In a final aspect of the invention it is provided for that the region of the bursting diaphragm is offset. Offsetting of the bursting diaphragm may be done, for example, by drawing down. It is likewise possible to produce the complete container lid or container body including the bursting diaphragm by cold extrusion or deep drawing. Offsetting the bursting diaphragm results in strain-hardening of the offset portion so that the bursting diaphragm bursts as defined or is punctured by the internal pressure, instead of bulging in part and bursting without control like a soft material.
Further features and advantages of the invention read from the following description and from the drawing to which reference is made and in which:
FIG. 1 is a section view of the container of a first embodiment of a pyrotechnic means in accordance with the invention,
FIG. 2 is a section view of the container in a second embodiment,
FIGS. 3 to 6 are section views of various aspects of the contact region between container lid and container body,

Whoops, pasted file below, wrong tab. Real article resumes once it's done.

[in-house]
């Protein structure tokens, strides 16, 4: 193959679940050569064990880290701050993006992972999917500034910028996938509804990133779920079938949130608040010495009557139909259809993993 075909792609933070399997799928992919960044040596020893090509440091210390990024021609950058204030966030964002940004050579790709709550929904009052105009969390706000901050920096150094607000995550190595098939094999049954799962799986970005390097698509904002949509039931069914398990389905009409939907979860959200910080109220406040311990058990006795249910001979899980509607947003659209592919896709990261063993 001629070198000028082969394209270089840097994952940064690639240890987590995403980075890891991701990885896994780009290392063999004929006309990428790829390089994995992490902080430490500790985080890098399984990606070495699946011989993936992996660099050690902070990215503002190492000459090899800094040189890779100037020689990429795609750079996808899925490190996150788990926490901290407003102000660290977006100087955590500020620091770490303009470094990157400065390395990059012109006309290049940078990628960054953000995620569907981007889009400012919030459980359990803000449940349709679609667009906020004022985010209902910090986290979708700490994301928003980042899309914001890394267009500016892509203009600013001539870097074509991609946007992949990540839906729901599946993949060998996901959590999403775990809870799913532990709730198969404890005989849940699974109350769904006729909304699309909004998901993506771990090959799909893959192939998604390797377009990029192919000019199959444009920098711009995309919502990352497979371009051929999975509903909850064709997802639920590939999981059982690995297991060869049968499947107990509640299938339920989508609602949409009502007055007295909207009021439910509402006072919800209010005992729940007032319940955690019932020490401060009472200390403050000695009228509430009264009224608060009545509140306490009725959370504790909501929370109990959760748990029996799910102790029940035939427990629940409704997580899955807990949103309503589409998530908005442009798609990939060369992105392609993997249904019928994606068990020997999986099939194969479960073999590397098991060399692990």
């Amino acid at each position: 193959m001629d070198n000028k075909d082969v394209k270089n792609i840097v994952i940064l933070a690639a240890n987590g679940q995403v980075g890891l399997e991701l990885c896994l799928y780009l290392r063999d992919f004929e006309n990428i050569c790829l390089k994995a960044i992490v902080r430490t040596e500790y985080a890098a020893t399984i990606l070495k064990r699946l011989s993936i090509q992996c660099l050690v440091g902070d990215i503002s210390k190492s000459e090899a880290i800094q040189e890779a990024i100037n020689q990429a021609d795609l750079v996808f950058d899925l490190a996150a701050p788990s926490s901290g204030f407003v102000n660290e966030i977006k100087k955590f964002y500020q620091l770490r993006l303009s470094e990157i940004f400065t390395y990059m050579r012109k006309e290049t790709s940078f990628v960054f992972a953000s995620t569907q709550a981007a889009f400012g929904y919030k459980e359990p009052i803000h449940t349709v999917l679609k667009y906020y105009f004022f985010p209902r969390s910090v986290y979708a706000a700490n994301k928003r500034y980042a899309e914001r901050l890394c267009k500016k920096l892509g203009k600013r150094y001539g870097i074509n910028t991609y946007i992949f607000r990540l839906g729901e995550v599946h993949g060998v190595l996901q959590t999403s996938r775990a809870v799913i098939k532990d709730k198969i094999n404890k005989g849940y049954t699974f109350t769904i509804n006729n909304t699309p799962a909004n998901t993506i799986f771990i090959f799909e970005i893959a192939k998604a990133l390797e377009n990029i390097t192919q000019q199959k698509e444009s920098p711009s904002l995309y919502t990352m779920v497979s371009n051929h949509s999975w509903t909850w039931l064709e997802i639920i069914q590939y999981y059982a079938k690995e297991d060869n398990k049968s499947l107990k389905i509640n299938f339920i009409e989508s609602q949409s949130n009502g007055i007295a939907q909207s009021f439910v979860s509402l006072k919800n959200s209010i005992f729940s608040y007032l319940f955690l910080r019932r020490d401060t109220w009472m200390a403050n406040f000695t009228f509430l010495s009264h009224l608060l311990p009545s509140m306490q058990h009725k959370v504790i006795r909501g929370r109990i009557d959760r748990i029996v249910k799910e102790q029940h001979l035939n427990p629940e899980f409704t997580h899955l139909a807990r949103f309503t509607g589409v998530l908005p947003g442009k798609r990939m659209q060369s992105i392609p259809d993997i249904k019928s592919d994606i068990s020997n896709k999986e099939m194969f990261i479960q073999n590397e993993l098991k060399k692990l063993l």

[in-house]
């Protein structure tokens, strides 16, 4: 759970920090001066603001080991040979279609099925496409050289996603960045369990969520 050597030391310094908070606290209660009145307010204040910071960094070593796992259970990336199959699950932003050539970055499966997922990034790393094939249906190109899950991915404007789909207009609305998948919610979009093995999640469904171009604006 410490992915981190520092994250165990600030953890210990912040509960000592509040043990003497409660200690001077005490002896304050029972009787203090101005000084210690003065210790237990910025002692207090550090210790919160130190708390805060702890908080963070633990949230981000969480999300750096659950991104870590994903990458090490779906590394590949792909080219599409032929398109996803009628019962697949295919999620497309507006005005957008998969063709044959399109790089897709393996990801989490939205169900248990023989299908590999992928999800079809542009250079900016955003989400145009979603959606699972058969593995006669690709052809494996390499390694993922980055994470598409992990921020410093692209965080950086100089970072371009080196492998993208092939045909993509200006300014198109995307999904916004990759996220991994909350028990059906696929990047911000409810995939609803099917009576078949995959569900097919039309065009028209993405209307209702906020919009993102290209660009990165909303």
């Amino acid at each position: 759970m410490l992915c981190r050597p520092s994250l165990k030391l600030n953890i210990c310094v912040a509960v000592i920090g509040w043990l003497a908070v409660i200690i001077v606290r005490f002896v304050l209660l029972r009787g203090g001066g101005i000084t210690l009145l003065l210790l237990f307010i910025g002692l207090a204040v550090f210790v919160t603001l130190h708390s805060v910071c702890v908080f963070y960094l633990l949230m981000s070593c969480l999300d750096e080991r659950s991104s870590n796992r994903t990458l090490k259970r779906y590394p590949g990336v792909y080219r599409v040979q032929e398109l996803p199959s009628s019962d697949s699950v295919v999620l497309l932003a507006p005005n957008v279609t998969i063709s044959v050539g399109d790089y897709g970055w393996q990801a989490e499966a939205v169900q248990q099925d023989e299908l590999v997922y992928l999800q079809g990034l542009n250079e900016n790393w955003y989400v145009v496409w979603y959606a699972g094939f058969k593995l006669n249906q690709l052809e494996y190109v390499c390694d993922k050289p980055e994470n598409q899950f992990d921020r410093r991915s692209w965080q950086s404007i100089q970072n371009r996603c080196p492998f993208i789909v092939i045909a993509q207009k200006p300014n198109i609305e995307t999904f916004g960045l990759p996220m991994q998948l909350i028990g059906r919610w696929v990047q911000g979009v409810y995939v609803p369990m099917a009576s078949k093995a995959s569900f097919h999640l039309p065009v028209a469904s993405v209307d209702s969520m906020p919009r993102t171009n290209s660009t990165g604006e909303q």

FIG. 7 is a section view of a further embodiment of the pyrotechnic means in accordance with the invention,
FIG. 8 is a side section view taken along the line VIII—VIII of FIG. 7,
FIG. 9 is a section view of a further embodiment of the pyrotechnic means in accordance with the invention,
FIG. 10 is a side section view taken along the line X—X of FIG. 9,
FIG. 11 illustrates one possibility of sealing a cable leadthrough, and
FIG. 12 is a partial section view of a container suitable for tube installation.
Referring now to FIG. 1 there is illustrated a rotationally symmetrical container 10 of a pyrotechnic source of compressed gas. The container 10 serves to receive a propellant charge which is ignited by a conventional ignitor (not shown) arranged outside of the container burning through one wall of the container 10 The container 10 consists of a container body 12 and a container lid 14, both made of aluminum and contacting each other at annular contact surface areas 16 and 18 where they are ultrasonically welded gas-tight. One such rotationally symmetrical container may be arranged upstream of a piston in a cylinder of a belt tensioner, for instance. A Bowden cable necessary for tensioning the belt then extends through the middle of the toroidal container 10. The container lid 14 comprises at its outer rim a cranked portion supporting the face surface area of the outer peripheral wall 20 of the container body 12. The inner rim of the container lid 14 locates a raised face 22 configured on the inner peripheral wall 24 of the container body.